I.5. Nostratic

For these versions, common words found in both Dolgopolsky (2008) and Bomhard (2018) are used, with Nostratic roots shared at least by Proto-Indo-European and Proto-Semitic, whenever possible.



paka helat

paka hnə ˀilat cara,

helat ʕaḳa;

ṭu pali para aden,

ṭu magi ṭula,

ṭu cala mana ṭulan

paku helat aka:

“kunuk galša,

mara ʕaḳan helat ˀorgan.”

helat akat: “ḳulu paka!

kunun galšat ʕaḳan,

maru, ˀadu, pakat cara

ˀon tapa kapa ˀaraša

a pakat cara hnə ˀilaša.”

ṭa ḳulat paku paṭan puka.


·       Reconstruction of precise dentals (*t vs. *d vs. */th etc.), occlusives (*g vs. *k vs. *kw vs. */kh, etc.), etc. is often impossible, because there is no common phonology agreed upon. Still more difficult is to reconstruct a common vocalism.

·       For ‘horse’, Nostratic *hVlV ‘deer’ is used, found as Euras. *ʔelV, Afroas. *ʔaVl-. Euras. *more ‘cattle, horse’ is used as a more specific ‘domesticated horse’, cf. Dravidian *mūr- (also SDr. *mar-ai ‘deer’), Mong. *móru-, Tung. *murin, Kor. *mằr; also found in Celtic and Germanic *mark-o.

·       Instead of ‘carrying’, ‘lifting’, ‘pulling’, etc. a ‘vehicle’, ‘load’, or ‘weight’, here the horses ‘lead’ (*VtV) ‘many’ (*pVlV) ‘horned animals (calf, heifer)’ (*pVrV).

The reconstructions of the Muscovite school, although heir of the oldest tradition in Nostratic reconstruction, may be deeply flawed in the sense that an old, non-laryngeal, Brugmannian reconstruction of Proto-Indo-European is still used, so that little has changed since Illich-Svitych’s pioneer work. Proto-Indo-European is without doubt the best reconstructed proto-language to date, and remains the main model for any older proto-language, thus any error in its reconstruction implies a false start for an ancestral stage.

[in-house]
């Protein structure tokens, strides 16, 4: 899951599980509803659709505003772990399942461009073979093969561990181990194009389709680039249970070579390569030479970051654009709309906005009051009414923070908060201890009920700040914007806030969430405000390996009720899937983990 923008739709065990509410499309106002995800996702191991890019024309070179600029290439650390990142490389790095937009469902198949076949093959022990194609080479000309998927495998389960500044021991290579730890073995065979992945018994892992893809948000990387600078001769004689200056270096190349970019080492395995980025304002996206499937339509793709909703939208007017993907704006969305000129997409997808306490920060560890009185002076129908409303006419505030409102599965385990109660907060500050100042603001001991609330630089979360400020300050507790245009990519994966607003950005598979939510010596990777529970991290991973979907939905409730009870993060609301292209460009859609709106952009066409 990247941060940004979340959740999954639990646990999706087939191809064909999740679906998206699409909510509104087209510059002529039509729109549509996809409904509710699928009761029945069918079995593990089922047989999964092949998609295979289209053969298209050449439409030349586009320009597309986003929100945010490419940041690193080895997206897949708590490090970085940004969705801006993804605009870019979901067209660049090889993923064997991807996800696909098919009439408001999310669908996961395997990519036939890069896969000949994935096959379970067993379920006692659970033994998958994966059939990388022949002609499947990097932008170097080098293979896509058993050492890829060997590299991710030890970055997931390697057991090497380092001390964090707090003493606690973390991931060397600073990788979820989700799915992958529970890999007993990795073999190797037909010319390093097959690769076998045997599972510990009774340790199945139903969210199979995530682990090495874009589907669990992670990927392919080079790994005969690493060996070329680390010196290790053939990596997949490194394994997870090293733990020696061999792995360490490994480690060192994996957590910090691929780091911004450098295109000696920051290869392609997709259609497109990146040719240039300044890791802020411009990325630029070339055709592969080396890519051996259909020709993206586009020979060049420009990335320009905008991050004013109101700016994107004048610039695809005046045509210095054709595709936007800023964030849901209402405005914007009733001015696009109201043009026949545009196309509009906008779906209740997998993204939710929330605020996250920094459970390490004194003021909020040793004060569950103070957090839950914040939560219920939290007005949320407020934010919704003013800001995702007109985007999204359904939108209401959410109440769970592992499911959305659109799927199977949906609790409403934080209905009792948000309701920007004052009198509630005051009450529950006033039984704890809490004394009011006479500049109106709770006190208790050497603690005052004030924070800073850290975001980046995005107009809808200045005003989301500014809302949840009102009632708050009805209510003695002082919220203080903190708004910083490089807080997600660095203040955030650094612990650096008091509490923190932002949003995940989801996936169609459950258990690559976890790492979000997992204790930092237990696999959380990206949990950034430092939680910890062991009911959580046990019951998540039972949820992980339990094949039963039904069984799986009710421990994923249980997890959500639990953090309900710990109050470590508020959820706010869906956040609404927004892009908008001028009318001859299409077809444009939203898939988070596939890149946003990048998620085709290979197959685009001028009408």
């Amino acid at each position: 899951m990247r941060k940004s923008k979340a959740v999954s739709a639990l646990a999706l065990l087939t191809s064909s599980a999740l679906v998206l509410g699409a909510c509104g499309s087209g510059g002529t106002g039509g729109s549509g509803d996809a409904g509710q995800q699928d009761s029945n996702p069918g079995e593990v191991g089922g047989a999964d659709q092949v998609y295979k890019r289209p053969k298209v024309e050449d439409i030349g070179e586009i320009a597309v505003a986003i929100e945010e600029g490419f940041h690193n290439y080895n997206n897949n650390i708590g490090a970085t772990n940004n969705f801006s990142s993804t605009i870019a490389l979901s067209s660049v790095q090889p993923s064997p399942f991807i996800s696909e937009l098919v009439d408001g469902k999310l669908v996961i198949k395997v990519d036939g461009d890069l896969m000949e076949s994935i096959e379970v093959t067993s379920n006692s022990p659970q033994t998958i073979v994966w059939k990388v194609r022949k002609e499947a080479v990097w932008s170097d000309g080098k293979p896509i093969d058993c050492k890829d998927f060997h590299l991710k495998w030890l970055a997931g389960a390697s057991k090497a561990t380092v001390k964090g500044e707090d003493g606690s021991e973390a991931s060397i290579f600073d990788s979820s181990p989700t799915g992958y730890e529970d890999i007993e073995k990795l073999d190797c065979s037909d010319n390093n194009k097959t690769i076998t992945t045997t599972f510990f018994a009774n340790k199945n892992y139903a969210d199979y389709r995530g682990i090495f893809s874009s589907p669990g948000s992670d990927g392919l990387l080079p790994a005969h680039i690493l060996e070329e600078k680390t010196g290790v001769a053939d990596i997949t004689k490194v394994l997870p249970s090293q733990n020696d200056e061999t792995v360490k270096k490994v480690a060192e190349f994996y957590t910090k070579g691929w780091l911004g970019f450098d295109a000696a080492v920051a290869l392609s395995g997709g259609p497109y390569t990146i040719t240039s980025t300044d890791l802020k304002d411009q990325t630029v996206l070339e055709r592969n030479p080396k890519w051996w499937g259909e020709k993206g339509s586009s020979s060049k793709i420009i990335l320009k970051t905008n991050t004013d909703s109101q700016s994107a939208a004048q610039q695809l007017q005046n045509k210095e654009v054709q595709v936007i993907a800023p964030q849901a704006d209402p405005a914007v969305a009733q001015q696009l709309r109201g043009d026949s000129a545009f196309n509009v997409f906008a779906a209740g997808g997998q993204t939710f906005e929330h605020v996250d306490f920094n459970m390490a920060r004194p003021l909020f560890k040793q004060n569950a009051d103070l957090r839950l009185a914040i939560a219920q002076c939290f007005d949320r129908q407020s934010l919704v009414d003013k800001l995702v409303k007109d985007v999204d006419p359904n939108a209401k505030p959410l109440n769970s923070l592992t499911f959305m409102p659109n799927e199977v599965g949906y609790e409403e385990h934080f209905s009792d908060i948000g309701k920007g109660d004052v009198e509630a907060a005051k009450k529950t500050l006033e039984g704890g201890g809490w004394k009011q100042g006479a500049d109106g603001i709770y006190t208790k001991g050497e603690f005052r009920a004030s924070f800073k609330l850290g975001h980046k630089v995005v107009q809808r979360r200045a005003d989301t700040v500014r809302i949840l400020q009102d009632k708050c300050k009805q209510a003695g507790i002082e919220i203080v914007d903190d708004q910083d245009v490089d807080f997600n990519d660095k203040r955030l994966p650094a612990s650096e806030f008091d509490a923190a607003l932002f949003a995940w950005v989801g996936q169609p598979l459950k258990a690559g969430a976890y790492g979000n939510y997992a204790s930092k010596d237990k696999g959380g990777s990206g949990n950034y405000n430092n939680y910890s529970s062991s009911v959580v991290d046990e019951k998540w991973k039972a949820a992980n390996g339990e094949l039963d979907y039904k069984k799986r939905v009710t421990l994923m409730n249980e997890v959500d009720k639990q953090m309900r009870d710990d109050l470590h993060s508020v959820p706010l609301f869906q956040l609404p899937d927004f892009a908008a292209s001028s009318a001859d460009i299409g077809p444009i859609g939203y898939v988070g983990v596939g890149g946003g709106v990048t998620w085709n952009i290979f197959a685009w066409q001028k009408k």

Also, the exclusion of Afroasiatic from the Nostratic family, and its inclusion within a ‘Borean’ group along with other languages (viz. various Amerindian, African, etc.) to develop the common vocabulary makes the lexicon in The Tower of Babel Etymological Database Project at <http://starling.rinet.ru/> potentially still more speculative than a Nostratic etymology already is.

Allan Bomhard’s own reconstructions of Proto-Afroasiatic roots (and phonology) seem to be biased toward Proto-Indo-European and Nostratic roots, hence risking circular reasoning. On the other hand, his bold take on precise Nostratic vocalism and consonantism and the inclusion of Proto-Afrasian as just another Nostratic branch at the same level as Eurasiatic, Dravidian, and Kartvelian, may give a more precise picture of what a Nostratic language could have been like thousands of years ago.